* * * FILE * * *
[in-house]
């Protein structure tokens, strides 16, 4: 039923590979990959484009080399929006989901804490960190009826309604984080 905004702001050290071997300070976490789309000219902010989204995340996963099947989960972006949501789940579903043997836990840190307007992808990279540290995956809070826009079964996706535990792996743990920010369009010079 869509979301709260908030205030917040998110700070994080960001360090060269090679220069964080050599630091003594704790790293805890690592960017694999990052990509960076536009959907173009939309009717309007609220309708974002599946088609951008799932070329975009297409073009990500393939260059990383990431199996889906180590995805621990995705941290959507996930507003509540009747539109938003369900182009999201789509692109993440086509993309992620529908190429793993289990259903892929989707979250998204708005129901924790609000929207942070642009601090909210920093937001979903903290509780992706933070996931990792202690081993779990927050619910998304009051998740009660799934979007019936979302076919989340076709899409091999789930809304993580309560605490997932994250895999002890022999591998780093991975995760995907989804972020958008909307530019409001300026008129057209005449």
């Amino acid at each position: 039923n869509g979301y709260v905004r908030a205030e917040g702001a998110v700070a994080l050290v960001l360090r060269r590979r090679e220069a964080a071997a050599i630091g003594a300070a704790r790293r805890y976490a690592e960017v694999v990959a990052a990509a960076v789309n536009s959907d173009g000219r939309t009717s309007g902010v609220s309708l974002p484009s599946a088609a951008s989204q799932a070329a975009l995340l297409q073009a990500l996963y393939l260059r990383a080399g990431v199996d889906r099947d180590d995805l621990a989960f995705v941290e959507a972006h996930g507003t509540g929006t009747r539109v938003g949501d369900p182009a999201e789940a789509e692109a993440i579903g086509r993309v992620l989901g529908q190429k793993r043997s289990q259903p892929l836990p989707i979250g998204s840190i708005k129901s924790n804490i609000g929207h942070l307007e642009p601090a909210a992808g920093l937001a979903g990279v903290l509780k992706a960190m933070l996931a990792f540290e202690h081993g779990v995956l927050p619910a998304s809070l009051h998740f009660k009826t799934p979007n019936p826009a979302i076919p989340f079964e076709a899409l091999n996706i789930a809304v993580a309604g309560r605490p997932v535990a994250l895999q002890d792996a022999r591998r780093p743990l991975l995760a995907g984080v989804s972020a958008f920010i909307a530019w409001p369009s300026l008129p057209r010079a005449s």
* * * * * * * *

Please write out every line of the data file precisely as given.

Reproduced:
[in-house]
């Protein structure tokens, strides 16, 4: 039923590979990959484009080399929006989901804490960190009826309604984080 905004702001050290071997300070976490789309000219902010989204995340996963099947989960972006949501789940579903043997836990840190307007992808990279540290995956809070826009079964996706535990792996743990920010369009010079 869509979301709260908030205030917040998110700070994080960001360090060269090679220069964080050599630091003594704790790293805890690592960017694999990052990509960076536009959907173009939309009717309007609220309708974002599946088609951008799932070329975009297409073009990500393939260059990383990431199996889906180590995805621990995705941290959507996930507003509540009747539109938003369900182009999201789509692109993440086509993309992620529908190429793993289990259903892929989707979250998204708005129901924790609000929207942070642009601090909210920093937001979903903290509780992706933070996931990792202690081993779990927050619910998304009051998740009660799934979007019936979302076919989340076709899409091999789930809304993580309560605490997932994250895999002890022999591998780093991975995760995907989804972020958008909307530019409001300026008129057209005449």
């Amino acid at each position: 039923n869509g979301y709260v905004r908030a205030e917040g702001a998110v700070a994080l050290v960001l360090r060269r590979r090679e220069a964080a071997a050599i630091g003594a300070a704790r790293r805890y976490a690592e960017v694999v990959a990052a990509a960076v789309n536009s959907d173009g000219r939309t009717s309007g902010v609220s309708l974002p484009s599946a088609a951008s989204q799932a070329a975009l995340l297409q073009a990500l996963y393939l260059r990383a080399g990431v199996d889906r099947d180590d995805l621990a989960f995705v941290e959507a972006h996930g507003t509540g929006t009747r539109v938003g949501d369900p182009a999201e789940a789509e692109a993440i579903g086509r993309v992620l989901g529908q190429k793993r043997s289990q259903p892929l836990p989707i979250g998204s840190i708005k129901s924790n804490i609000g929207h942070l307007e642009p601090a909210a992808g920093l937001a979903g990279v903290l509780k992706a960190m933070l996931a990792f540290e202690h081993g779990v995956l927050p619910a998304s809070l009051h998740f009660k009826t799934p979007n019936p826009a979302i076919p989340f079964e076709a899409l091999n996706i789930a809304v993580a309604g309560r605490p997932v535990a994250l895999q002890d792996a022999r591998r780093p743990l991975l995760a995907g984080v989804s972020a958008f920010i909307a530019w409001p369009s300026l008129p057209r010079a005449s």